The Black Friday retail scrum may have made Thanksgiving football look civilized in comparison, but it appears that the U.S. consumer spending recovery is beginning to lose momentum. According to data reported by Bloomberg and released by the National Retail Federation, the average shopper spent 3.9% less on the weekend relative to last year, but the number of trips rose 1.4%. This drove an overall 2.3% increase in sales – the smallest gain since the financial crisis.
This is having an interesting effect on the foreign exchange markets this morning, causing investors to sell assets from countries that have traditionally been powered by the American consumer. Commodity-linked and emerging market currencies are on the defensive, while the dollar is up.
The euro is trading on a weaker bias, down against the greenback and near an 11-month low against the pound after purchasing manager indices were released, showing that wide growth disparities are emerging within the economic union. Despite an overall expansion, manufacturing in France and Spain contracted – setting the stage for continued political turbulence and putting a cap on the common currency’s gains.
Here in Canada (where consumers say “sorry” after punching each other in the shopping queue) the currency is beginning the week on a dramatically weaker footing. Friday’s higher-than-expected third quarter growth report did little to reverse the gloom, given that inventory building represented a significant proportion of the headline number.
Traders are now positioning ahead of Wednesday’s meeting of the Poloz Lunch Club, where few expect to see a return to the optimism that characterized Carney’s reign. Market participants now believe that the Bank will keep borrowing costs unchanged through the end of 2014, implying that the Federal Reserve will be the first off the starting block when the next tightening cycle begins. Indeed, the ten year Treasury yield spread against comparable Canadian securities has almost doubled this year.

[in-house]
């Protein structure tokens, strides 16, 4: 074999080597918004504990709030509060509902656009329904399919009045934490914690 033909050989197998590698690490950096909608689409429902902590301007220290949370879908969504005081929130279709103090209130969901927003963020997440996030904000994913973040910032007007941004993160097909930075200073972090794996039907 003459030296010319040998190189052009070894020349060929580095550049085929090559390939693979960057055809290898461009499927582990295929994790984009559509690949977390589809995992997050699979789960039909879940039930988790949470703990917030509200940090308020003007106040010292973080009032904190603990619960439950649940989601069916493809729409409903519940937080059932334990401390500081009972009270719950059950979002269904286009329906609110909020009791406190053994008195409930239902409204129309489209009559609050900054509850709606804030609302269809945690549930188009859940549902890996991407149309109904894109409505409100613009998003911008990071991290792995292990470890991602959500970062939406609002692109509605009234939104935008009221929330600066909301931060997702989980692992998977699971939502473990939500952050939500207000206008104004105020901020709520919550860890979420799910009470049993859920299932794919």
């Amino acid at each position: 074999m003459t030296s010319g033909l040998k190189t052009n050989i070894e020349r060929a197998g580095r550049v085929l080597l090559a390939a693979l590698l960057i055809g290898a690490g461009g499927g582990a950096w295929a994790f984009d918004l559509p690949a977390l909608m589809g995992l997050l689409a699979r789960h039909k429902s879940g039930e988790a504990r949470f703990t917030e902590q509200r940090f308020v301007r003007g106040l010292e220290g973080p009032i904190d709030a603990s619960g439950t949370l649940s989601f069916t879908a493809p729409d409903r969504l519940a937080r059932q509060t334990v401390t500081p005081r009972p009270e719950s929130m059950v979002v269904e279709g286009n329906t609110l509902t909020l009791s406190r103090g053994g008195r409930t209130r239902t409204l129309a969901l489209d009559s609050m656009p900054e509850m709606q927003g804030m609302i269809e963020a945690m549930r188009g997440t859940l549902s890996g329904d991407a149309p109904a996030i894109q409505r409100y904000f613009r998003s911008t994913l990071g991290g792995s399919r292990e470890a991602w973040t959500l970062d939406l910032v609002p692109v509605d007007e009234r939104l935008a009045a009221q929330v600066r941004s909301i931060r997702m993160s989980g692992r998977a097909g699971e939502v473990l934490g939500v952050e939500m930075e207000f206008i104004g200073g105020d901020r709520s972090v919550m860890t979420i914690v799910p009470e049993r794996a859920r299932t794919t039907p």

It is important to note that while our longer-term base case is heavily biased against the Canadian dollar, the conditions for a near-term short squeeze are in place. Bearish interest has skyrocketed in recent months, and went through the roof last week after Goldman Sachs forecast a 1.14 dollar next year. This has made the market vulnerable to unexpectedly positive developments – if the crude price turns up, or economic performance improves, short sellers will be forced to close positions in a hurry. Frankly, once your shoeshine boy and Goldman are telling you about a trade, it’s time to tread carefully”¦
Taking a broader perspective, the week ahead is heavily laden with potential volatility catalysts, with most of the major central banks due to drop rate decisions, followed by the mother of all economic releases – the non-farm payrolls number on Friday. Expectations are now sitting around the 180k mark, with many traders taking a cautious approach to the November number. A below-forecast print should have a positive impact on asset prices, as investors push taper expectations further into 2014, while a positive number should have the opposite effect.
As such, hedgers should strongly consider placing limit orders over the coming days – capitalizing on sharp spikes in volatility is best done by preparing for them in advance, versus trying to react after the fact.